Howard Clement died Wednesday morning, leaving behind a vibrant downtown he strove for and many memories for those he met and helped as an attorney, civil rights leader and longtime Durham City Council member.
Clement was 82.
“He helped to shape Durham,” said John White, vice president of public policy at the Greater Durham Chamber of Commerce. “He was just a great man.”
Clement, who served on the council for three decades, was an advocate for housing, downtown, transportation and civil rights. He helped establish groups such as the Durham Crime Cabinet, along with Durham County Commissioner Ellen Reckhow and attorney Patrick Byker.
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“He was somebody who was passionate about the things he believed in,” said state Sen. Floyd McKissick Jr., who served on the City Council with Clement from 1993 to 2001.
A friend of the family, the Rev. Teiji Kimball, said they are still finalizing the details for Clement’s funeral service.
Among other things, Clement was known for his broad, disarming smile and stories that stretched back to a segregated South and a developing Durham.
He would often introduce himself to constituents, even if he had met them before, and repeated signature phrases, such as it is better to be seen than viewed and that he didn’t want to get caught up in the paralysis of analysis.
“Howard made his mark as a civil rights leader, lawyer, business executive and as a public servant,” Gov. Pat McCrory said in a statement. “His 30 years serving on Durham City Council was a record, and the city and the entire community were the beneficiaries of that dedication and service.”
Clement and his wife, Annie, held a fundraiser for County Commissioner Brenda Howerton last year. In recent months, she said, Clement’s Parkinson’s disease had progressed.
“He was someone that loved people, that was willing to go the extra mile for people,” Howerton said. “And he had the best smile of anybody in the world.”
Clement didn’t drive, due to epilepsy resulting from a childhood skull fracture. He depended on others to get him from place to place.
Chapel Hill Town Councilman Ed Harrison often gave him a ride when they served on the Triangle Transit Authority board from 2010 to 2012.
“I knew that the conversation in the car would be interesting,” Harrison said. “He taught all of us in local office who knew him things about how to do the job. We didn’t have to agree with Howard to learn from him.”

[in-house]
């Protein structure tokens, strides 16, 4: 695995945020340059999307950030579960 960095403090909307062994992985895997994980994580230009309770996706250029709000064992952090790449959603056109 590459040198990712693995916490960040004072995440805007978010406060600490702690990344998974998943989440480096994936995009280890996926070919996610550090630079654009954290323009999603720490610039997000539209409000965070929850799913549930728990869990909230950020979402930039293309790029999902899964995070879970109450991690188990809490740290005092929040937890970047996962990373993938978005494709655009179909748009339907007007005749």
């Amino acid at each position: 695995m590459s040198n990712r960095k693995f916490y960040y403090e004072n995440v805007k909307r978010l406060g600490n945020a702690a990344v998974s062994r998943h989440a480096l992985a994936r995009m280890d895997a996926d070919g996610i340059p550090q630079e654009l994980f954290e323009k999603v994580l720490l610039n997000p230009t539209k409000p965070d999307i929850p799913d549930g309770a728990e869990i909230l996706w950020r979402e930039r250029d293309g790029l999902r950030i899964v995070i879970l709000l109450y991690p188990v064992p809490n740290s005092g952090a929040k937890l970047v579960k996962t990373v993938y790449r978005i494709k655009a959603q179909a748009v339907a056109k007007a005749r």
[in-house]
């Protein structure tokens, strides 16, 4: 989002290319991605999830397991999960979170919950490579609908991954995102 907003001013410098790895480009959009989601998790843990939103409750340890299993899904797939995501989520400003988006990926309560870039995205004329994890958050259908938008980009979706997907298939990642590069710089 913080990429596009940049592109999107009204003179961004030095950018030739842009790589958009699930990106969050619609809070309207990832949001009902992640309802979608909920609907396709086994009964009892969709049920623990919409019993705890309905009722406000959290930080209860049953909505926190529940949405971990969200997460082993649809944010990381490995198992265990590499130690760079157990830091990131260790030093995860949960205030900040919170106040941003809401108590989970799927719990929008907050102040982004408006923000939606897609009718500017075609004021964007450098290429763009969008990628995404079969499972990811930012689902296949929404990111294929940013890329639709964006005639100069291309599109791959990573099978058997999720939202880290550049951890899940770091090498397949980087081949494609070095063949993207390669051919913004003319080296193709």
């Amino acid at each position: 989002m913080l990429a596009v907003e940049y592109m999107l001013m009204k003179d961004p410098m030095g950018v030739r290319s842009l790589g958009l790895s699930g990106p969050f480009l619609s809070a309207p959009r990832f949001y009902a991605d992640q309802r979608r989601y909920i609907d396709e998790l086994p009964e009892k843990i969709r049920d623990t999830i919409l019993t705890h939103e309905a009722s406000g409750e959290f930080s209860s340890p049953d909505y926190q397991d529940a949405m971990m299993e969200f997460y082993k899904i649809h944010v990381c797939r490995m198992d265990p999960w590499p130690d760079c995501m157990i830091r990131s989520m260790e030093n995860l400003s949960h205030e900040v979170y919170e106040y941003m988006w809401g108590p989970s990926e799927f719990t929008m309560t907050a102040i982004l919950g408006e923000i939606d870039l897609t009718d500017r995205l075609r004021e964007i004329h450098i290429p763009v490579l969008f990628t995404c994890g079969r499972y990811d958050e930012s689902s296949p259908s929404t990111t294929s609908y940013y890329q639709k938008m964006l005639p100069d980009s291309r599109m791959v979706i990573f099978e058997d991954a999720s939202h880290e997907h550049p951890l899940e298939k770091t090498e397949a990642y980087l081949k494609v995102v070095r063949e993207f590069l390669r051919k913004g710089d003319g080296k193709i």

In August 1963, Clement, then an attorney for the N.C. Mutual Insurance Co., was among the 100,000-plus in Martin Luther King’s March on Washington – the only Mutual employee there, he said in a 2013 interview.
He met King and, two years later, was invited to join King’s Selma-to-Montgomery march in Alabama. When Mutual executives learned he planned to go, they sent him to California for three months to deal with some legal difficulties at the Los Angeles office.
Clement returned to Durham to take part in sit-ins and helped organize marches.
He led a boycott of Durham merchants that, among other things, led city leaders to create the Human Relations Commission.
“He served as an elder in the village,” former City Councilman Farad Ali said when Clement stepped down from City Council in 2013 after winning elections seven times. “He had the institutional knowledge to remind us where we had been and where we could go.”
In a 2013 interview, Clement described his council experiences as “very humbling and certainly pleasurable.”
Clement was appointed to the council in May 1983 and won his first full term two years later. Downtown revitalization was a top concern.
“I remember when the hotel – it’s now the Marriott – was built, one of the first big (recent) buildings, commercial, in downtown,” he said. “Then of course there was the ballpark, Durham Bulls Athletic Park; and there was the American Tobacco campus, there was DPAC, a very, very successful endeavor that the city got involved in.
“Being a part of that process was really a privilege and a pleasure.”
In a Facebook post, City Attorney Patrick Baker said that when he thinks of the phrase “a life well lived” he thinks of the impact Clement had on those who crossed his path.
“If you didn’t know the man but love what Durham has become over the last 20-30 years, Howard played a significant role in our community’s renaissance,” Baker wrote. “Rest in Peace Howard, and thank you for everything!”
Former staff writer Jim Wise contributed to this story.